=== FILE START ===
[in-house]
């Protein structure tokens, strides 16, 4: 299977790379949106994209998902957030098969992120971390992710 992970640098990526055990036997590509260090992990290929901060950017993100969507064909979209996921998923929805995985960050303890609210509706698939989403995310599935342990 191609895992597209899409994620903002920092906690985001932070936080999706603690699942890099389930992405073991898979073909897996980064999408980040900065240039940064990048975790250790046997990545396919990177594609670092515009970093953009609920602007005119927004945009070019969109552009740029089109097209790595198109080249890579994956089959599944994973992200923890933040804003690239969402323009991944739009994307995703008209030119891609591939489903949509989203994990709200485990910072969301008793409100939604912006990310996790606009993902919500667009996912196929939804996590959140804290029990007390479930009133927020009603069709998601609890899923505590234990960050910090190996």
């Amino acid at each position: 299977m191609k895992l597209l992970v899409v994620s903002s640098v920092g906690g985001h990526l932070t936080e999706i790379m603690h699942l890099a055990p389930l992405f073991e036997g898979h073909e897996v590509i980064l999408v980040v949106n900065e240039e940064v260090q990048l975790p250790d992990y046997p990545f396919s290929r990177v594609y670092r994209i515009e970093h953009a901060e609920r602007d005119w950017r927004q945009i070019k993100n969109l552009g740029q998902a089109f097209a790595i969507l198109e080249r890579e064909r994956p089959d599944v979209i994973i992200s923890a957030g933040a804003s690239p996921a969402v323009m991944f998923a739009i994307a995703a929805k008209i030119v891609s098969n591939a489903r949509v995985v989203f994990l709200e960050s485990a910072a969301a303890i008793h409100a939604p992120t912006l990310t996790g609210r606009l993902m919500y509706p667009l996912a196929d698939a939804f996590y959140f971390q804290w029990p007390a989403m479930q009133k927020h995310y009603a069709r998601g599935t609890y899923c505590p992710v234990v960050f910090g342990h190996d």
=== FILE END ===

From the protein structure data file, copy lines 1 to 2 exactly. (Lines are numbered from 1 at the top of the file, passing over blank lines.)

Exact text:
[in-house]
């Protein structure tokens, strides 16, 4: 299977790379949106994209998902957030098969992120971390992710 992970640098990526055990036997590509260090992990290929901060950017993100969507064909979209996921998923929805995985960050303890609210509706698939989403995310599935342990 191609895992597209899409994620903002920092906690985001932070936080999706603690699942890099389930992405073991898979073909897996980064999408980040900065240039940064990048975790250790046997990545396919990177594609670092515009970093953009609920602007005119927004945009070019969109552009740029089109097209790595198109080249890579994956089959599944994973992200923890933040804003690239969402323009991944739009994307995703008209030119891609591939489903949509989203994990709200485990910072969301008793409100939604912006990310996790606009993902919500667009996912196929939804996590959140804290029990007390479930009133927020009603069709998601609890899923505590234990960050910090190996």